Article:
How to annoy Claude Shannon

Claude Shannon
Claude Shannon

From an interview of Claude Shannon with Robert Price…


Price: And for a long time I was under the misapprehension that you had been a student of Wiener’s [Norbert Wiener] before the war but that was never the case. You were in the same department together, right, and you must have seen each other, but you were never a student?

Shannon: I was a student in one class. I took a course in Fourier analysis.

Price: I see, and where were you?

Shannon: I didn’t have him as a doctoral student.

Price: No, I see. I was under that misapprehension for a while. Fortunately, I corrected that. But then where did you get the idea that information could be modeled, I mean when did you get it? You got it from Wiener, I believe,

Shannon: No, I didn’t.

Price: … that information could be modeled as a random process?

Shannon: No.

Price: Where did that come from then? Did it come out of cryptography?

Shannon: No.

Price: Because he’s generally attributed — you know, he generally has the attribution for that, he has the credit for that modeling of information as a random process,

Shannon: Well, I don’t believe his model.

Price: Noise is a random process, but the idea that information would be a random process . . .

Shannon: Well, I don’t know. I hadn’t even heard about the statement that you just made.

Price: That he generally gets the credit for modeling information as a random process?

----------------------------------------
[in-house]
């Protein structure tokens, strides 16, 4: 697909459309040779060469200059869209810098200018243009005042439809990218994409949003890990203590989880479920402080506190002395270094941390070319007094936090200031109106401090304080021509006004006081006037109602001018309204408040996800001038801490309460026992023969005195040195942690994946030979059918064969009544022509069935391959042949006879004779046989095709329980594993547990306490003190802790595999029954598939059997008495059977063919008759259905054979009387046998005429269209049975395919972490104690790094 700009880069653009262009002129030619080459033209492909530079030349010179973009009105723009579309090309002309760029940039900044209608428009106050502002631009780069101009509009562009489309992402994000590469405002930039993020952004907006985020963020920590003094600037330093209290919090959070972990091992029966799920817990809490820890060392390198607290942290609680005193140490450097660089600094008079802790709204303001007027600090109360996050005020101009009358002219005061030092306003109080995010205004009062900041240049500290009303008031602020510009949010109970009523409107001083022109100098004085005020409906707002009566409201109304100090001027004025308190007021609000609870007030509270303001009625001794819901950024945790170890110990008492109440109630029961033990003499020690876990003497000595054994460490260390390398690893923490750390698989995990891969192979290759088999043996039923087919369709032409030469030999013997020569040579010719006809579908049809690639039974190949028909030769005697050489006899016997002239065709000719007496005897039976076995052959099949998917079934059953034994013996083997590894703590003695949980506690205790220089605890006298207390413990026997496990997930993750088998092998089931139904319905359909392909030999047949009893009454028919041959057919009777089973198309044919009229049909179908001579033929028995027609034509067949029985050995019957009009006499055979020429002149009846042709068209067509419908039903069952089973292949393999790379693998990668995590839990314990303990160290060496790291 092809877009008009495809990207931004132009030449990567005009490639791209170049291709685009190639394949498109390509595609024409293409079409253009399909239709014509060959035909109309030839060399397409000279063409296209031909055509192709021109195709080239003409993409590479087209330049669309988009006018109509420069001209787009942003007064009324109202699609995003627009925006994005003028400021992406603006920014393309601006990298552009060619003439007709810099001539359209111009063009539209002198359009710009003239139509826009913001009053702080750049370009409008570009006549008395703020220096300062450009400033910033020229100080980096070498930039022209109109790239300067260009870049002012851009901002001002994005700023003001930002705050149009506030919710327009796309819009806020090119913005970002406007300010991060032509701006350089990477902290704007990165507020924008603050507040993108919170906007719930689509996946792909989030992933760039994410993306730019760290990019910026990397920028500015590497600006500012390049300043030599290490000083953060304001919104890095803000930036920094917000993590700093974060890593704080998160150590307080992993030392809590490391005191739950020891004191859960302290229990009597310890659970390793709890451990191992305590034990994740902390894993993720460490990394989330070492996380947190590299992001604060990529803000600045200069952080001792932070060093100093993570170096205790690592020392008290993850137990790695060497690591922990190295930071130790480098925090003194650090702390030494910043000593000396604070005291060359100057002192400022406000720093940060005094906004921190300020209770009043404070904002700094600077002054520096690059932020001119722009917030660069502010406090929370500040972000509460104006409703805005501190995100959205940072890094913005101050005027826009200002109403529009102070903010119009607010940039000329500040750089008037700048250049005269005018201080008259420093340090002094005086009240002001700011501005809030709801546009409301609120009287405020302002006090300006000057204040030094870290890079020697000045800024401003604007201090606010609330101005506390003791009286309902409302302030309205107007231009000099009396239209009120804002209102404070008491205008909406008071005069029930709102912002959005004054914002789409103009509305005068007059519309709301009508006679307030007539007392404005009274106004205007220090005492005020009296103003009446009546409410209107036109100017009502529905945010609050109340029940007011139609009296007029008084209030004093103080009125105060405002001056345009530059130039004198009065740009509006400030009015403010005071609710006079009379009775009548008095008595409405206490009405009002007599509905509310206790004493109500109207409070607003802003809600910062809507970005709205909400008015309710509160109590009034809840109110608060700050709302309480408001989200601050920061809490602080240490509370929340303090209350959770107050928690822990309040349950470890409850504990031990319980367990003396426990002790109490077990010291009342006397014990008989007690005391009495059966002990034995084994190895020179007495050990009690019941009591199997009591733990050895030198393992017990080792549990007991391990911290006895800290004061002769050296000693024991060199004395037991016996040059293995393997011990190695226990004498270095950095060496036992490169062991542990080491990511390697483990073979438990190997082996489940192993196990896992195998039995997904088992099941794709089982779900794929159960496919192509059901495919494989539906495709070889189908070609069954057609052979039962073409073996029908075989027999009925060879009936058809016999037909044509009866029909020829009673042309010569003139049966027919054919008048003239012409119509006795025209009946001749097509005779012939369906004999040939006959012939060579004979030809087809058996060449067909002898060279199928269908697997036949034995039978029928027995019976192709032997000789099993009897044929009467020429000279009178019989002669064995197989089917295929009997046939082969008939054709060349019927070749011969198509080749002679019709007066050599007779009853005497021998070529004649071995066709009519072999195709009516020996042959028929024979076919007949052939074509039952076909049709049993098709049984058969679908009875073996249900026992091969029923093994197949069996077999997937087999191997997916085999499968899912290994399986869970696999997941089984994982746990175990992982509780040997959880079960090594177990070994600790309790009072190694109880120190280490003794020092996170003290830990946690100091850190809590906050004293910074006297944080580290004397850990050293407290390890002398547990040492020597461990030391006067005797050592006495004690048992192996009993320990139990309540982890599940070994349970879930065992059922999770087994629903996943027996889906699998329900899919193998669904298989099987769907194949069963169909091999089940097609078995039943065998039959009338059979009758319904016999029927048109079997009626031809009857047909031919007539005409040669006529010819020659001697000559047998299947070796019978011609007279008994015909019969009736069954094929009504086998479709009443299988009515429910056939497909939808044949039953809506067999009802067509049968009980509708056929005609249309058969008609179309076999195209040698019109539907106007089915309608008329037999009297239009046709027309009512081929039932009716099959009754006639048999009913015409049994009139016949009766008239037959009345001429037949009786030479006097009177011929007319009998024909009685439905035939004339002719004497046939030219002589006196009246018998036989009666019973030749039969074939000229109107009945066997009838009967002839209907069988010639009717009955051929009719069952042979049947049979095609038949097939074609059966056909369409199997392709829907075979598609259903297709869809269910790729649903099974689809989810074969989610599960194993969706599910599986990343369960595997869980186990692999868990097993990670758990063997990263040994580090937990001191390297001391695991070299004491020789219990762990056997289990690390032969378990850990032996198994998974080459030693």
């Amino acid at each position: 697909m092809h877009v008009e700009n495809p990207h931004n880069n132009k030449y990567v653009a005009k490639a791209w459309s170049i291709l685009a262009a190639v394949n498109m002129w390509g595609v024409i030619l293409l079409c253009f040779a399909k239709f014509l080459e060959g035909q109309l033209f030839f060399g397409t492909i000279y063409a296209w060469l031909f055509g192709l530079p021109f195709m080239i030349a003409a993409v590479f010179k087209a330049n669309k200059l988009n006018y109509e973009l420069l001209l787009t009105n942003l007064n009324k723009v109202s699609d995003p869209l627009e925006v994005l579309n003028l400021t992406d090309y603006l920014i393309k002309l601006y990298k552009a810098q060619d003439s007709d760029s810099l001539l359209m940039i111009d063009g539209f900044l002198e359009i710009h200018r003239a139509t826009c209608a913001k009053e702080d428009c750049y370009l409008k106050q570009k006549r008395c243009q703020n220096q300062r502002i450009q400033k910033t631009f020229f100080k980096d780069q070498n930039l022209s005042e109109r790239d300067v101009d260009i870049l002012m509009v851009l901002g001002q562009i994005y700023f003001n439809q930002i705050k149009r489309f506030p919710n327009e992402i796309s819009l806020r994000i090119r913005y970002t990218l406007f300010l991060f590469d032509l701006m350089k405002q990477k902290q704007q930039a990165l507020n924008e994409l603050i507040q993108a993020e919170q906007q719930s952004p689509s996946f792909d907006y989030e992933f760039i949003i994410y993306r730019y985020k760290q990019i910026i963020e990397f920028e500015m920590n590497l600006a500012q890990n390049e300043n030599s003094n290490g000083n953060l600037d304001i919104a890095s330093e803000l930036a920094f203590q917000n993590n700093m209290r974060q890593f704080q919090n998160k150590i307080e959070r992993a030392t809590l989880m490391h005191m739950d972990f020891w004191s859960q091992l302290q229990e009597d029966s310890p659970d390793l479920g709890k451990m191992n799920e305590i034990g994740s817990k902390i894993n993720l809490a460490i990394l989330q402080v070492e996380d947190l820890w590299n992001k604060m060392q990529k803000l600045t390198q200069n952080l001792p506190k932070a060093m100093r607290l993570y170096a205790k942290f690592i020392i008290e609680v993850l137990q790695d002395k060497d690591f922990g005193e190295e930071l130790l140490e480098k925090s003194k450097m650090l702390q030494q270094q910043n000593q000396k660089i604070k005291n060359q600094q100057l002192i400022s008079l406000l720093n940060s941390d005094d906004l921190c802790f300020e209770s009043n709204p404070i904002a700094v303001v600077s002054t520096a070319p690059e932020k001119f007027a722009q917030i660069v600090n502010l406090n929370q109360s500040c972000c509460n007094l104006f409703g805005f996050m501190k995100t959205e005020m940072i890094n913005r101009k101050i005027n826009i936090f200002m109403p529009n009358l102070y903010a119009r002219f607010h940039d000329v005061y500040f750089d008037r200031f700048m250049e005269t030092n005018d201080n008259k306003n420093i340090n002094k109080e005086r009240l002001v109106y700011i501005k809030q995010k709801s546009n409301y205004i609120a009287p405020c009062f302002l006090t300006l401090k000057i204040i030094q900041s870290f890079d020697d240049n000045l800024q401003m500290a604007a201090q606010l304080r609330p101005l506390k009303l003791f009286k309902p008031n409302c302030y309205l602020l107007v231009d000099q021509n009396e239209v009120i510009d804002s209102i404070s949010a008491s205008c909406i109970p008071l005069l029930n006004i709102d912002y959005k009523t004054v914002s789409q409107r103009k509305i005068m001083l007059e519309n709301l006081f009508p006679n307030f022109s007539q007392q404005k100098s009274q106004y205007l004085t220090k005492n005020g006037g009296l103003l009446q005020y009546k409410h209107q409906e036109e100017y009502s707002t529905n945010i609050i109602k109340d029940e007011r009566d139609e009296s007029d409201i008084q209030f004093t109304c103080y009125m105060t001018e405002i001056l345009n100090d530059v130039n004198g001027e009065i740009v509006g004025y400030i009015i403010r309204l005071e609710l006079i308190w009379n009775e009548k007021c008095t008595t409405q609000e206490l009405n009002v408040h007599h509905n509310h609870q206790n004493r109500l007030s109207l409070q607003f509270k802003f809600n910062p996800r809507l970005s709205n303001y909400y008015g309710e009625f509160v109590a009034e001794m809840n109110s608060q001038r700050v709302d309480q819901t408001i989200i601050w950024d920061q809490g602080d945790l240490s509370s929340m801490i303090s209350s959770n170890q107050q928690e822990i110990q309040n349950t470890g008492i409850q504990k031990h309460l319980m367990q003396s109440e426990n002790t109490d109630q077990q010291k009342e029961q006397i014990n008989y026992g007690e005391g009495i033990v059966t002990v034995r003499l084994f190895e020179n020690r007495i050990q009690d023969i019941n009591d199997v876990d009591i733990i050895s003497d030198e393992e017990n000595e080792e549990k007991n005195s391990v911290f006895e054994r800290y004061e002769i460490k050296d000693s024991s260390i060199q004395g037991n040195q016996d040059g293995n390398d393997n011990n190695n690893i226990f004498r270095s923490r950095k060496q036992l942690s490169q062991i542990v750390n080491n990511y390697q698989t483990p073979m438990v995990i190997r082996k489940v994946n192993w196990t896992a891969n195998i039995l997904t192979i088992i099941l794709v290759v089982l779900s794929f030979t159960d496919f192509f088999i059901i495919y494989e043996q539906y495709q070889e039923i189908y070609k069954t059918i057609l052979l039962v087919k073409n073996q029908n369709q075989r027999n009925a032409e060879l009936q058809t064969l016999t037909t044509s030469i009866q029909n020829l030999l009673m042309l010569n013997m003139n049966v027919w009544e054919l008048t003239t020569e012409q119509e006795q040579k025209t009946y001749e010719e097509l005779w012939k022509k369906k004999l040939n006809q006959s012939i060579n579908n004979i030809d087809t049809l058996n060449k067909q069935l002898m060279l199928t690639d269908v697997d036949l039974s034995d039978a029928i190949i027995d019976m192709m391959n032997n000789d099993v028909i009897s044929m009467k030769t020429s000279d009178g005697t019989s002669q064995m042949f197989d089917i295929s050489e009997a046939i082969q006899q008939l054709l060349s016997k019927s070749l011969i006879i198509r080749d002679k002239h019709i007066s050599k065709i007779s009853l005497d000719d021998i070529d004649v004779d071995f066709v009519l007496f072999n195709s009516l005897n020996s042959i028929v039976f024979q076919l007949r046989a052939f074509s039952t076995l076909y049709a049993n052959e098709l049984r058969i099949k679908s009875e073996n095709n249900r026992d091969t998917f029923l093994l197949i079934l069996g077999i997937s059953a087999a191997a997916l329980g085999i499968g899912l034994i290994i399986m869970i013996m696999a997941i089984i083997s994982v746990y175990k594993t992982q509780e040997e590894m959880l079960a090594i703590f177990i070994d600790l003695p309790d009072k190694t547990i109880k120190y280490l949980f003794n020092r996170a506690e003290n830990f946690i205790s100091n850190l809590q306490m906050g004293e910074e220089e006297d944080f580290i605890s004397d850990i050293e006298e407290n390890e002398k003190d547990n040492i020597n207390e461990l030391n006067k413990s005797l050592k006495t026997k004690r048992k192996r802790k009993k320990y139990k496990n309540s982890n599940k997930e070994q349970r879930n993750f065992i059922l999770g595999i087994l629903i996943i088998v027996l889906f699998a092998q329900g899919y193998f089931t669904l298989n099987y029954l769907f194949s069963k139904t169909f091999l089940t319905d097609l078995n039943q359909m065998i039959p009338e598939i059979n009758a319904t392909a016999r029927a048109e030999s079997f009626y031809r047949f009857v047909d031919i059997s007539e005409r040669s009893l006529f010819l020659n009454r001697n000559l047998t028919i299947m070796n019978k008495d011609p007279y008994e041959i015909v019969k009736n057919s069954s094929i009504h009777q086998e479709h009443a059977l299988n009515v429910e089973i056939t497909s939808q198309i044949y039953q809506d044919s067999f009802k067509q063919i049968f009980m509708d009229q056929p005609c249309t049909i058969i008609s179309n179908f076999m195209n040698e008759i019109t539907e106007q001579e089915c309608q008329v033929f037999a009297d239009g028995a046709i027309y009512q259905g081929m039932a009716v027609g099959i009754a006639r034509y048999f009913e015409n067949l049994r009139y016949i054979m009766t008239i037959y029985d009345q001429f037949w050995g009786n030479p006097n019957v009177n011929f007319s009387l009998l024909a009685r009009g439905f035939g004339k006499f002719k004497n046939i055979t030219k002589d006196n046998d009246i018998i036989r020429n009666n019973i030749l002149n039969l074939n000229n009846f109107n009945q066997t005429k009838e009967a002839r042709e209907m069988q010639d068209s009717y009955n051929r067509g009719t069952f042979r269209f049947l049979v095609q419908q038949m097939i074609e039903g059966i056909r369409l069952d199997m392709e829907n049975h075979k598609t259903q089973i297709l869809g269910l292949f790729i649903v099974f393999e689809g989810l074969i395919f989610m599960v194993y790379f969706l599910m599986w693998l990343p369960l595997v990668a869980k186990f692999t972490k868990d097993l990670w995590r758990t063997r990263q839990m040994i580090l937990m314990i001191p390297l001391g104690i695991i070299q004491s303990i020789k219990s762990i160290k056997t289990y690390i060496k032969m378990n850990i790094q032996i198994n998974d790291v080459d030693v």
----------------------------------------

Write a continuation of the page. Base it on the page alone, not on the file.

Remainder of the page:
Shannon: No.

Price: Well, you actually have that as a footnote [on pp. 52-53] in your, 1948 publication A Mathematical Theory of Communication, it may have been a . . .

Shannon: What does it say?

Price: OK, let me just — I have that here because I want to get that autographed too. I thought that . . . that that did come from Wiener, but that he had never carried it very far. It was just a philosophical notion of his, I thought. Of course . . .

Shannon: Well, this doesn’t say anything about information at all.

Price: No, no, it certainly doesn’t

Shannon: This is the Ergodic Theorem which has to do with averaging over space as contrasted with averaging in time.

Price: OK, I didn’t remember that too accurately. Of course in the early 1930s he did the Generalized Harmonic Analysis for stochastic functions. But he didn’t at that time say, I guess, that a stochastic function could be a model of an information process.

Shannon: I don’t think he ever did.

Price: Did he never say it before the book Cybernetics: Or Control and Communication in the Animal and the Machine?

Shannon: Well, not that I know of. Not that I know of.

Price: I see, well would you be suggesting that maybe it was the other way around?

Shannon: Oh, I think so. I do indeed.

Price: Oh, well, it’s very important to have this on tape then. So now, it wasn’t given to you even by cryptography? I mean when did it occur to you that information could be modeled as a random process?

Yarden Katz is a fellow in the Dept. of Systems Biology at Harvard Medical School.

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